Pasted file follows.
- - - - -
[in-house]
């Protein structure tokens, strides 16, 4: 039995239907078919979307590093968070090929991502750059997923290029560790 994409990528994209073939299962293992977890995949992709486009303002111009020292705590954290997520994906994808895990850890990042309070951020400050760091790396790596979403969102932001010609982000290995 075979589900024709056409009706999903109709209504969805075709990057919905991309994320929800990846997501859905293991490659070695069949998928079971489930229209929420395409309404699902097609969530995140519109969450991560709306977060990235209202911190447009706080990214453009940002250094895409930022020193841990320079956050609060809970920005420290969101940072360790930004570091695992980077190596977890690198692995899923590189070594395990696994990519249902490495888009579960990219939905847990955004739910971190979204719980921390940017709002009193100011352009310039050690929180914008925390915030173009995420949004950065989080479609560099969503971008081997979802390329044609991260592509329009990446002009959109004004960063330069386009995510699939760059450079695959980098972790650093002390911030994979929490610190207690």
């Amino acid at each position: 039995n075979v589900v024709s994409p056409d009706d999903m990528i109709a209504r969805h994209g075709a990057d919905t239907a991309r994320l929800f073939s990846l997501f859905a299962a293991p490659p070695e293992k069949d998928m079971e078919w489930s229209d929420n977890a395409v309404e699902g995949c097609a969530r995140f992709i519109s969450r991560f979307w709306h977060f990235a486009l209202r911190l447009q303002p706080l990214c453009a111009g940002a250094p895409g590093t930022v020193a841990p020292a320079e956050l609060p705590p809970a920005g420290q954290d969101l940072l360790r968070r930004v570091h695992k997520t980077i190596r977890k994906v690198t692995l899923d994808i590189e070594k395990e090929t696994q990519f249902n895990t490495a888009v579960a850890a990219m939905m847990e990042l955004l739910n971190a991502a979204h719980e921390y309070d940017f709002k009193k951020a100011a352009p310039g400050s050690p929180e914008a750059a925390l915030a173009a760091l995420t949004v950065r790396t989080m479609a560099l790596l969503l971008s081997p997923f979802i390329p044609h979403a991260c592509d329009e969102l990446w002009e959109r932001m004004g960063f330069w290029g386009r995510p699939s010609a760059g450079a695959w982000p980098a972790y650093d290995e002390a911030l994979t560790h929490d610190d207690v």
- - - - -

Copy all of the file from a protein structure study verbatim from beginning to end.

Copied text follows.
[in-house]
């Protein structure tokens, strides 16, 4: 039995239907078919979307590093968070090929991502750059997923290029560790 994409990528994209073939299962293992977890995949992709486009303002111009020292705590954290997520994906994808895990850890990042309070951020400050760091790396790596979403969102932001010609982000290995 075979589900024709056409009706999903109709209504969805075709990057919905991309994320929800990846997501859905293991490659070695069949998928079971489930229209929420395409309404699902097609969530995140519109969450991560709306977060990235209202911190447009706080990214453009940002250094895409930022020193841990320079956050609060809970920005420290969101940072360790930004570091695992980077190596977890690198692995899923590189070594395990696994990519249902490495888009579960990219939905847990955004739910971190979204719980921390940017709002009193100011352009310039050690929180914008925390915030173009995420949004950065989080479609560099969503971008081997979802390329044609991260592509329009990446002009959109004004960063330069386009995510699939760059450079695959980098972790650093002390911030994979929490610190207690």
């Amino acid at each position: 039995n075979v589900v024709s994409p056409d009706d999903m990528i109709a209504r969805h994209g075709a990057d919905t239907a991309r994320l929800f073939s990846l997501f859905a299962a293991p490659p070695e293992k069949d998928m079971e078919w489930s229209d929420n977890a395409v309404e699902g995949c097609a969530r995140f992709i519109s969450r991560f979307w709306h977060f990235a486009l209202r911190l447009q303002p706080l990214c453009a111009g940002a250094p895409g590093t930022v020193a841990p020292a320079e956050l609060p705590p809970a920005g420290q954290d969101l940072l360790r968070r930004v570091h695992k997520t980077i190596r977890k994906v690198t692995l899923d994808i590189e070594k395990e090929t696994q990519f249902n895990t490495a888009v579960a850890a990219m939905m847990e990042l955004l739910n971190a991502a979204h719980e921390y309070d940017f709002k009193k951020a100011a352009p310039g400050s050690p929180e914008a750059a925390l915030a173009a760091l995420t949004v950065r790396t989080m479609a560099l790596l969503l971008s081997p997923f979802i390329p044609h979403a991260c592509d329009e969102l990446w002009e959109r932001m004004g960063f330069w290029g386009r995510p699939s010609a760059g450079a695959w982000p980098a972790y650093d290995e002390a911030l994979t560790h929490d610190d207690v």